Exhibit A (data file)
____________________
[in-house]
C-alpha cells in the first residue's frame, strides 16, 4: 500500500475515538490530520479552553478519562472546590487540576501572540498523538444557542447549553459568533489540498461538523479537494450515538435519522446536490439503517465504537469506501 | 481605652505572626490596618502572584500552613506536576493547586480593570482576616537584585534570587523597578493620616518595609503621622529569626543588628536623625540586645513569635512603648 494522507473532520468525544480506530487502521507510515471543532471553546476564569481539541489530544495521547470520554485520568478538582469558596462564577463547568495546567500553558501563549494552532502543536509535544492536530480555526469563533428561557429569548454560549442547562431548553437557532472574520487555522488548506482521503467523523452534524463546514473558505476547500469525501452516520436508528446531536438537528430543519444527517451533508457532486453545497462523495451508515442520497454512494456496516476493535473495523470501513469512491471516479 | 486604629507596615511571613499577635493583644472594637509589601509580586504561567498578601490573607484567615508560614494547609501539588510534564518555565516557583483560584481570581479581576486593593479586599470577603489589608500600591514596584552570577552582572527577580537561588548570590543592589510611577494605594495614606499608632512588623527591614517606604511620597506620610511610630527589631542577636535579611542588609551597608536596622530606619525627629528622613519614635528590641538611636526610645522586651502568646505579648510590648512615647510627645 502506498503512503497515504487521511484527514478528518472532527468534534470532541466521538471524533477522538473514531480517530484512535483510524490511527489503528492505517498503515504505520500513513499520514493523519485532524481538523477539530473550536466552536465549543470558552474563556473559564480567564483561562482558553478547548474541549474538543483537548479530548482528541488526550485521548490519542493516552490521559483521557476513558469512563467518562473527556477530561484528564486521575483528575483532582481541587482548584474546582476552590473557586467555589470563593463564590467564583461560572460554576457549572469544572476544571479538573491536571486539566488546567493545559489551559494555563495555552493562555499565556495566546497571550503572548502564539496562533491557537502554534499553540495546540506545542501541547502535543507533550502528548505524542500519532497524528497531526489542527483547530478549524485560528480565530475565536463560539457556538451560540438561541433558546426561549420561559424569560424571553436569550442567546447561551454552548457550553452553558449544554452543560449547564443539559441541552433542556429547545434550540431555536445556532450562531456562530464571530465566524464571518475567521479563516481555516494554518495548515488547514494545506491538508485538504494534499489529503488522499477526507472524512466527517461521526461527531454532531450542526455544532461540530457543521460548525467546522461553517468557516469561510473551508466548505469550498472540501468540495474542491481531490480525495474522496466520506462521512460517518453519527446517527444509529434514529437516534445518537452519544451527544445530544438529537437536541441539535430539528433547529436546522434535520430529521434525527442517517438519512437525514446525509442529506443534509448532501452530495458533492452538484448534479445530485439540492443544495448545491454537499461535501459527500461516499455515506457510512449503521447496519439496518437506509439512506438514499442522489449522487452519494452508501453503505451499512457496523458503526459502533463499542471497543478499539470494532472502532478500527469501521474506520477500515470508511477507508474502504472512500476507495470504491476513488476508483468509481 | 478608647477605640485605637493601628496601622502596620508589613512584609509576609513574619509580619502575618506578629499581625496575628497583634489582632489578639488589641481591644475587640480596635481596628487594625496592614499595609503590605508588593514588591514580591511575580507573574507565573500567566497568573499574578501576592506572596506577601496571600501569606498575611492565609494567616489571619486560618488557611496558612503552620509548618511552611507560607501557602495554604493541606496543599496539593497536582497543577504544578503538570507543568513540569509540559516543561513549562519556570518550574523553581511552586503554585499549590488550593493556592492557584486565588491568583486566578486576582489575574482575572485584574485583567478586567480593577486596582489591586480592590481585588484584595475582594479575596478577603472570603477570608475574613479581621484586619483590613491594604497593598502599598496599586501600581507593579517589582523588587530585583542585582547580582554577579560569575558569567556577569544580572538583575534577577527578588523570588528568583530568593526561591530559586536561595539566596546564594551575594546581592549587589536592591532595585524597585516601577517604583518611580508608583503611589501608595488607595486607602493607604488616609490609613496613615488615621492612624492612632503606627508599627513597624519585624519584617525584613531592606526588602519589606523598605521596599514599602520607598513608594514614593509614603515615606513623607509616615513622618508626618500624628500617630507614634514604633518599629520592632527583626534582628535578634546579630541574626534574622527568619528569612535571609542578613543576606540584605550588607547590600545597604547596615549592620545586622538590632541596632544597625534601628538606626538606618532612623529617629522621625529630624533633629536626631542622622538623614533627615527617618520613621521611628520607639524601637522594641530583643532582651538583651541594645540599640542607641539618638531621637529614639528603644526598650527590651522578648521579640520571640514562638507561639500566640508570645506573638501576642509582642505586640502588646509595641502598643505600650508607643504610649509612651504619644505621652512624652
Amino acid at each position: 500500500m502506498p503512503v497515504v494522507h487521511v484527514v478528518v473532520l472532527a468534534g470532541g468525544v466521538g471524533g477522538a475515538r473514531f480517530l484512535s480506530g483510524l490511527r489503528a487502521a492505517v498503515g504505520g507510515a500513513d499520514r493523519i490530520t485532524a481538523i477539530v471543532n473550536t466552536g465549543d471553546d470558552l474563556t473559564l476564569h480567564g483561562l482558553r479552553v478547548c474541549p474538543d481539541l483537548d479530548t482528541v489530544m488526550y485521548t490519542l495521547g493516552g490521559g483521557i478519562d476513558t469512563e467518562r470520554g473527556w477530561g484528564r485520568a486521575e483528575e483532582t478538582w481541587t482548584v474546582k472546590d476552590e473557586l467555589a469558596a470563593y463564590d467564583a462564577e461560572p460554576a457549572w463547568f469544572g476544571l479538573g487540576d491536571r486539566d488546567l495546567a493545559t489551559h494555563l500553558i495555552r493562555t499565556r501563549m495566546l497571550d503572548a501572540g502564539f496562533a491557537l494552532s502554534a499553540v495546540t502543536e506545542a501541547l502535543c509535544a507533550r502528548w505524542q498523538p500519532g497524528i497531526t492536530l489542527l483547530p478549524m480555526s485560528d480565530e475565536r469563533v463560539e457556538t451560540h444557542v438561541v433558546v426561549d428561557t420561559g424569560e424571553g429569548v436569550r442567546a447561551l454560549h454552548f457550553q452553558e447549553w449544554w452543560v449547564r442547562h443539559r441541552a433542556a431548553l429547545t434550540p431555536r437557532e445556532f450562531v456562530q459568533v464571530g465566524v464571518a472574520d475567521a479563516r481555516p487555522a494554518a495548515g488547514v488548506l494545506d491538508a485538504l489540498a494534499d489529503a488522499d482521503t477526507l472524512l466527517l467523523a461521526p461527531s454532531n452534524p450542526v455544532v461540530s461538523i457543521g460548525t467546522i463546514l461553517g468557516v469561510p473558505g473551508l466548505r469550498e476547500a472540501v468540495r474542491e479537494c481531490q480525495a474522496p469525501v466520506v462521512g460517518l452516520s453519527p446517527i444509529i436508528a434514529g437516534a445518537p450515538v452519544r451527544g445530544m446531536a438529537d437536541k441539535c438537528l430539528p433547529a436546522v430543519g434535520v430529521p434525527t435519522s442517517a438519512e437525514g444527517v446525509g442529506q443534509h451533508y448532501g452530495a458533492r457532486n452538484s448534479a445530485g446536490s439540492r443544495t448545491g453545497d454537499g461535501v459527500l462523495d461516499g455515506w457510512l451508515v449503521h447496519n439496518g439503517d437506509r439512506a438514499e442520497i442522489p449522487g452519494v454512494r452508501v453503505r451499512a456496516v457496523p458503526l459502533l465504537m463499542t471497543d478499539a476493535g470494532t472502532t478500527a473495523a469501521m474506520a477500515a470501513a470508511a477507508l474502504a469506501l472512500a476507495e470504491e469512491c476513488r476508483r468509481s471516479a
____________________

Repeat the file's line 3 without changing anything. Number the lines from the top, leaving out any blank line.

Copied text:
Amino acid at each position: 500500500m502506498p503512503v497515504v494522507h487521511v484527514v478528518v473532520l472532527a468534534g470532541g468525544v466521538g471524533g477522538a475515538r473514531f480517530l484512535s480506530g483510524l490511527r489503528a487502521a492505517v498503515g504505520g507510515a500513513d499520514r493523519i490530520t485532524a481538523i477539530v471543532n473550536t466552536g465549543d471553546d470558552l474563556t473559564l476564569h480567564g483561562l482558553r479552553v478547548c474541549p474538543d481539541l483537548d479530548t482528541v489530544m488526550y485521548t490519542l495521547g493516552g490521559g483521557i478519562d476513558t469512563e467518562r470520554g473527556w477530561g484528564r485520568a486521575e483528575e483532582t478538582w481541587t482548584v474546582k472546590d476552590e473557586l467555589a469558596a470563593y463564590d467564583a462564577e461560572p460554576a457549572w463547568f469544572g476544571l479538573g487540576d491536571r486539566d488546567l495546567a493545559t489551559h494555563l500553558i495555552r493562555t499565556r501563549m495566546l497571550d503572548a501572540g502564539f496562533a491557537l494552532s502554534a499553540v495546540t502543536e506545542a501541547l502535543c509535544a507533550r502528548w505524542q498523538p500519532g497524528i497531526t492536530l489542527l483547530p478549524m480555526s485560528d480565530e475565536r469563533v463560539e457556538t451560540h444557542v438561541v433558546v426561549d428561557t420561559g424569560e424571553g429569548v436569550r442567546a447561551l454560549h454552548f457550553q452553558e447549553w449544554w452543560v449547564r442547562h443539559r441541552a433542556a431548553l429547545t434550540p431555536r437557532e445556532f450562531v456562530q459568533v464571530g465566524v464571518a472574520d475567521a479563516r481555516p487555522a494554518a495548515g488547514v488548506l494545506d491538508a485538504l489540498a494534499d489529503a488522499d482521503t477526507l472524512l466527517l467523523a461521526p461527531s454532531n452534524p450542526v455544532v461540530s461538523i457543521g460548525t467546522i463546514l461553517g468557516v469561510p473558505g473551508l466548505r469550498e476547500a472540501v468540495r474542491e479537494c481531490q480525495a474522496p469525501v466520506v462521512g460517518l452516520s453519527p446517527i444509529i436508528a434514529g437516534a445518537p450515538v452519544r451527544g445530544m446531536a438529537d437536541k441539535c438537528l430539528p433547529a436546522v430543519g434535520v430529521p434525527t435519522s442517517a438519512e437525514g444527517v446525509g442529506q443534509h451533508y448532501g452530495a458533492r457532486n452538484s448534479a445530485g446536490s439540492r443544495t448545491g453545497d454537499g461535501v459527500l462523495d461516499g455515506w457510512l451508515v449503521h447496519n439496518g439503517d437506509r439512506a438514499e442520497i442522489p449522487g452519494v454512494r452508501v453503505r451499512a456496516v457496523p458503526l459502533l465504537m463499542t471497543d478499539a476493535g470494532t472502532t478500527a473495523a469501521m474506520a477500515a470501513a470508511a477507508l474502504a469506501l472512500a476507495e470504491e469512491c476513488r476508483r468509481s471516479a